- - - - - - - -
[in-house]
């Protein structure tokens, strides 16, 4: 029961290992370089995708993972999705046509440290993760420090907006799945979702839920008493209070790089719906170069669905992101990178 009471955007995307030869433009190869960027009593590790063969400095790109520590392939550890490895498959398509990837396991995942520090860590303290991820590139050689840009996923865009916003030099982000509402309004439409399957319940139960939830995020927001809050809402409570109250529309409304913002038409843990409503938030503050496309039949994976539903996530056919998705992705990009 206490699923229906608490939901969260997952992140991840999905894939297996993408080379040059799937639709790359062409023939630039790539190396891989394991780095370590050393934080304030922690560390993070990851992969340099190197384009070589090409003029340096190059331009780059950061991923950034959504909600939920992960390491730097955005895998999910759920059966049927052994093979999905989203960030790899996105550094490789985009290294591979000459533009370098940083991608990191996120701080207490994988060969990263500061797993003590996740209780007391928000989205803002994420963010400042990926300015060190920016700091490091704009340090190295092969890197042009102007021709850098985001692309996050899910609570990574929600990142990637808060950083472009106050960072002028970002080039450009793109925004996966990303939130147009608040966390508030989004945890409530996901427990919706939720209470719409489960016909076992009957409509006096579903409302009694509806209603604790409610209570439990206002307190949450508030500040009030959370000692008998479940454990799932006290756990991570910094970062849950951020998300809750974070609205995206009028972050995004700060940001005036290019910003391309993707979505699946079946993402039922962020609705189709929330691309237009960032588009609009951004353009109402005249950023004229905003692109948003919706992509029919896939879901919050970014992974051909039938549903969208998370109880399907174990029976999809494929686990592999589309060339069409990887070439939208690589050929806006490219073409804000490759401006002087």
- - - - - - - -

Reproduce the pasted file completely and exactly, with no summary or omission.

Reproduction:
[in-house]
């Protein structure tokens, strides 16, 4: 029961290992370089995708993972999705046509440290993760420090907006799945979702839920008493209070790089719906170069669905992101990178 009471955007995307030869433009190869960027009593590790063969400095790109520590392939550890490895498959398509990837396991995942520090860590303290991820590139050689840009996923865009916003030099982000509402309004439409399957319940139960939830995020927001809050809402409570109250529309409304913002038409843990409503938030503050496309039949994976539903996530056919998705992705990009 206490699923229906608490939901969260997952992140991840999905894939297996993408080379040059799937639709790359062409023939630039790539190396891989394991780095370590050393934080304030922690560390993070990851992969340099190197384009070589090409003029340096190059331009780059950061991923950034959504909600939920992960390491730097955005895998999910759920059966049927052994093979999905989203960030790899996105550094490789985009290294591979000459533009370098940083991608990191996120701080207490994988060969990263500061797993003590996740209780007391928000989205803002994420963010400042990926300015060190920016700091490091704009340090190295092969890197042009102007021709850098985001692309996050899910609570990574929600990142990637808060950083472009106050960072002028970002080039450009793109925004996966990303939130147009608040966390508030989004945890409530996901427990919706939720209470719409489960016909076992009957409509006096579903409302009694509806209603604790409610209570439990206002307190949450508030500040009030959370000692008998479940454990799932006290756990991570910094970062849950951020998300809750974070609205995206009028972050995004700060940001005036290019910003391309993707979505699946079946993402039922962020609705189709929330691309237009960032588009609009951004353009109402005249950023004229905003692109948003919706992509029919896939879901919050970014992974051909039938549903969208998370109880399907174990029976999809494929686990592999589309060339069409990887070439939208690589050929806006490219073409804000490759401006002087």